Mistress culture luring Chinese officials to doom: media
- IPL spot-fixing: Delhi court drops charges against S Sreesanth and two other cricketers
- Nitish Kumar gets back at Modi, accuses him for 'not honouring promises'
- Major decisions on revision of role of women in armed forces on the anvil: Manohar Parrikar
- Congress, TMC and BJD to seek total withdrawal of NDA's land bill
- Never sought travel documents for Lalit Modi, says Sushma Swaraj
A recent report by Renmin University of China said about 95 per cent of officials being investigated have mistresses, state-run Xinhua news agency commentary titled "China feels women's weight in fight against graft", said today.
"As an ancient Chinese saying goes, few heroes can resist the lure of beauty. In this sense, Communist officials should demonstrate their strength as superheroes in their fight against corruption," the commentary said in a rare criticism following a host of scandals highlighted in recent months.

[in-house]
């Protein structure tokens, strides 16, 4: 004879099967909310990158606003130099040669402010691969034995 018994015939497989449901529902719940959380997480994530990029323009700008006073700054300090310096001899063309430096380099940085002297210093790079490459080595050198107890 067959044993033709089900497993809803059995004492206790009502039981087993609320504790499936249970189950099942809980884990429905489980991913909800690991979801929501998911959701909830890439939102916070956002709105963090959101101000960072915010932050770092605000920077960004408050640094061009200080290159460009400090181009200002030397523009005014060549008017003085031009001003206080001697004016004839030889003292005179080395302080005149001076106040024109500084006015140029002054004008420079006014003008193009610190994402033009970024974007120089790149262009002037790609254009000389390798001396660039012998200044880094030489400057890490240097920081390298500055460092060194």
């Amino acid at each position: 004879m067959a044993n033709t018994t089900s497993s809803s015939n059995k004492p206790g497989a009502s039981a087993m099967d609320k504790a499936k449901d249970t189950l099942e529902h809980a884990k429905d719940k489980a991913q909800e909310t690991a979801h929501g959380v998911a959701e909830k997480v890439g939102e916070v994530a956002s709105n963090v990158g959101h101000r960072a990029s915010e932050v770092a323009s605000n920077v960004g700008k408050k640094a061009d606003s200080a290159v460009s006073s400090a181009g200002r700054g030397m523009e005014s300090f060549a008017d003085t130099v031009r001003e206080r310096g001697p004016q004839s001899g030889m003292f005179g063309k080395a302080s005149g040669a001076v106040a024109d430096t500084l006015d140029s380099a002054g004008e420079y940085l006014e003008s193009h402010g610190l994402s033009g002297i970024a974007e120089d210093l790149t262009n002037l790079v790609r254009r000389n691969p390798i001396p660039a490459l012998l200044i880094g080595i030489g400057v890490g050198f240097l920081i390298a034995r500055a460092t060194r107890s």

Last week, Yi Junqing, director of the Central Compilation and Translation Bureau, a leading think tank of the ruling Communist Party of China (CPC) was removed from his post after a lengthy online essay posted by his alleged mistress, Chang Yan.
The woman's account made Yi the highest-ranking official sacked for "nothing more than a sex scandal", it said, ethical failings leave officials susceptible to blackmail and other devious deals, as evidenced by the recently exposed scandal over vices including sex, the commentary said.
Another official Lei Zhengfu would have been off the radar of most Chinese people if he had never starred in a sex video. The former district official in the city of Chongqing
was sacked after a racy clip circulated widely online.
Follow-up reports showed he was set up by a woman under a local company's instigation. The company used such videos to threaten officials for illegal purposes, it said.
"Bribers are taking advantage of such officials' softribs -- as in the case of Lei, women may serve as political brokers or bait" and the successive sex scandals may erode the public's confidence in officials and even result in rumours or bias against women's professional rise, it said.
These cases demonstrate what a challenge China's leaders are facing when they push forward an image-building campaign for the ruling party and try to win the people's trust, the commentary said referring to anti-corruption campaign undertaken by new CPC leader Xi Jinping.